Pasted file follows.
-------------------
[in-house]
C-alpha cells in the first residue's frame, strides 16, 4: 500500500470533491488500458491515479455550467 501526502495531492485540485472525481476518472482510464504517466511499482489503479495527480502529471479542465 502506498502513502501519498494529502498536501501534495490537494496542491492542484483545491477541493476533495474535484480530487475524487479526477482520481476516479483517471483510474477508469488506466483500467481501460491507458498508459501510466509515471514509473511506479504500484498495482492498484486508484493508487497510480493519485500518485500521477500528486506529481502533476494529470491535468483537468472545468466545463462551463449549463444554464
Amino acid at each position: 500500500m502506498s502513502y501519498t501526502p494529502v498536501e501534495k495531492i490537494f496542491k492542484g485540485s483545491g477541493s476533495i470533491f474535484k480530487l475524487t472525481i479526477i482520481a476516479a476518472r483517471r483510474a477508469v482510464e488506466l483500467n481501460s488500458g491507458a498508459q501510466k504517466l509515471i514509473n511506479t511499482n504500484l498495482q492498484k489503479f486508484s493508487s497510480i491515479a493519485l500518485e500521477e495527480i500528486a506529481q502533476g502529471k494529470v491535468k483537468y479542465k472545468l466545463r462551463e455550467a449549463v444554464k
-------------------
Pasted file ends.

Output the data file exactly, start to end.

[in-house]
C-alpha cells in the first residue's frame, strides 16, 4: 500500500470533491488500458491515479455550467 501526502495531492485540485472525481476518472482510464504517466511499482489503479495527480502529471479542465 502506498502513502501519498494529502498536501501534495490537494496542491492542484483545491477541493476533495474535484480530487475524487479526477482520481476516479483517471483510474477508469488506466483500467481501460491507458498508459501510466509515471514509473511506479504500484498495482492498484486508484493508487497510480493519485500518485500521477500528486506529481502533476494529470491535468483537468472545468466545463462551463449549463444554464
Amino acid at each position: 500500500m502506498s502513502y501519498t501526502p494529502v498536501e501534495k495531492i490537494f496542491k492542484g485540485s483545491g477541493s476533495i470533491f474535484k480530487l475524487t472525481i479526477i482520481a476516479a476518472r483517471r483510474a477508469v482510464e488506466l483500467n481501460s488500458g491507458a498508459q501510466k504517466l509515471i514509473n511506479t511499482n504500484l498495482q492498484k489503479f486508484s493508487s497510480i491515479a493519485l500518485e500521477e495527480i500528486a506529481q502533476g502529471k494529470v491535468k483537468y479542465k472545468l466545463r462551463e455550467a449549463v444554464k